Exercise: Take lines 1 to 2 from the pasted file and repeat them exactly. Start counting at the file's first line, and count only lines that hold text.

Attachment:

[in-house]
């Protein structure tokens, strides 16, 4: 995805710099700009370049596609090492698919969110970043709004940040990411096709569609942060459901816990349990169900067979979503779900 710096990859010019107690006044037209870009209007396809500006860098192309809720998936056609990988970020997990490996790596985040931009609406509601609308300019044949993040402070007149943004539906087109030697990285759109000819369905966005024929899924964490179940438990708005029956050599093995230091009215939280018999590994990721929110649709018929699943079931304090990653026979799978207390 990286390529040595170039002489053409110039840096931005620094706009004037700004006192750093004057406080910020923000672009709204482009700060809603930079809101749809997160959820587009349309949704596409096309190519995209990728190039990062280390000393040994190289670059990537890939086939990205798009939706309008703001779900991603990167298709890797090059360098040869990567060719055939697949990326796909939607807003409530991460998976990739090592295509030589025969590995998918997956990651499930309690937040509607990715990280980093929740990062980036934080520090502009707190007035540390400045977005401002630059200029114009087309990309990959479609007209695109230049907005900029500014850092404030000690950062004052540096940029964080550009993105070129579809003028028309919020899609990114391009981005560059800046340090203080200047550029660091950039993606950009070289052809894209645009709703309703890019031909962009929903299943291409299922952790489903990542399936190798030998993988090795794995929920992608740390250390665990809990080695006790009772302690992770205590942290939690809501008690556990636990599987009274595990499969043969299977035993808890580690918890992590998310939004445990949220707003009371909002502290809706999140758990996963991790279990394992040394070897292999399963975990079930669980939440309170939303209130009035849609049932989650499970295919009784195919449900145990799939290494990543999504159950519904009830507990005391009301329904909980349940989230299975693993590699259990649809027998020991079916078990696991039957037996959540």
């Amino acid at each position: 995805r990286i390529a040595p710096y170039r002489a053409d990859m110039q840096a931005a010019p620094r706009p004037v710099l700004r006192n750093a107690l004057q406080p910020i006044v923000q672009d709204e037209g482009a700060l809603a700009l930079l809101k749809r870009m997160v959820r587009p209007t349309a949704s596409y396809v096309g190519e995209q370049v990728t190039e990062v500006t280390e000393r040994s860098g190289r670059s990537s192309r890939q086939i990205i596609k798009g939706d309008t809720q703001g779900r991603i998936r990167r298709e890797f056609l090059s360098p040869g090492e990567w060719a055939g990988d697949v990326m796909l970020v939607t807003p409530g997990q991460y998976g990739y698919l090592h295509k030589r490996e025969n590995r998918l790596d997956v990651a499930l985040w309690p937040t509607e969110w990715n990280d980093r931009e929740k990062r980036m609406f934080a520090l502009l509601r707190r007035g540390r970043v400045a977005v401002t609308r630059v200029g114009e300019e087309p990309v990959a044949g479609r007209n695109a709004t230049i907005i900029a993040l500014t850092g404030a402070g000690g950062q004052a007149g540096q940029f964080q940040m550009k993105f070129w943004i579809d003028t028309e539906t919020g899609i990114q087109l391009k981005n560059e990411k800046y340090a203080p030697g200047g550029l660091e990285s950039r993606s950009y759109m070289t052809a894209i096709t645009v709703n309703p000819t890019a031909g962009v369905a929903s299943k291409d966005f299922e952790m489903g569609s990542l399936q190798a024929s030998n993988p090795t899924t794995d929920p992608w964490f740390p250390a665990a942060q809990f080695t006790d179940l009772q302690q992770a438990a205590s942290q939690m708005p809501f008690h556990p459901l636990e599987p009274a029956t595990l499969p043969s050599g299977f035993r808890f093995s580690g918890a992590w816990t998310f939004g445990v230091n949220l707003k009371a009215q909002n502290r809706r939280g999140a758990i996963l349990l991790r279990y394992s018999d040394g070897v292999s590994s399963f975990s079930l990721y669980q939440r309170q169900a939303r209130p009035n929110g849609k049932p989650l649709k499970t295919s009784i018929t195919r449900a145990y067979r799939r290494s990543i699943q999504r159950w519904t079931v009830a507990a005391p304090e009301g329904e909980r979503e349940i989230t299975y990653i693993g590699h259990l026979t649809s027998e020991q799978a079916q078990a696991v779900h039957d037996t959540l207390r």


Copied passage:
[in-house]
């Protein structure tokens, strides 16, 4: 995805710099700009370049596609090492698919969110970043709004940040990411096709569609942060459901816990349990169900067979979503779900 710096990859010019107690006044037209870009209007396809500006860098192309809720998936056609990988970020997990490996790596985040931009609406509601609308300019044949993040402070007149943004539906087109030697990285759109000819369905966005024929899924964490179940438990708005029956050599093995230091009215939280018999590994990721929110649709018929699943079931304090990653026979799978207390 990286390529040595170039002489053409110039840096931005620094706009004037700004006192750093004057406080910020923000672009709204482009700060809603930079809101749809997160959820587009349309949704596409096309190519995209990728190039990062280390000393040994190289670059990537890939086939990205798009939706309008703001779900991603990167298709890797090059360098040869990567060719055939697949990326796909939607807003409530991460998976990739090592295509030589025969590995998918997956990651499930309690937040509607990715990280980093929740990062980036934080520090502009707190007035540390400045977005401002630059200029114009087309990309990959479609007209695109230049907005900029500014850092404030000690950062004052540096940029964080550009993105070129579809003028028309919020899609990114391009981005560059800046340090203080200047550029660091950039993606950009070289052809894209645009709703309703890019031909962009929903299943291409299922952790489903990542399936190798030998993988090795794995929920992608740390250390665990809990080695006790009772302690992770205590942290939690809501008690556990636990599987009274595990499969043969299977035993808890580690918890992590998310939004445990949220707003009371909002502290809706999140758990996963991790279990394992040394070897292999399963975990079930669980939440309170939303209130009035849609049932989650499970295919009784195919449900145990799939290494990543999504159950519904009830507990005391009301329904909980349940989230299975693993590699259990649809027998020991079916078990696991039957037996959540």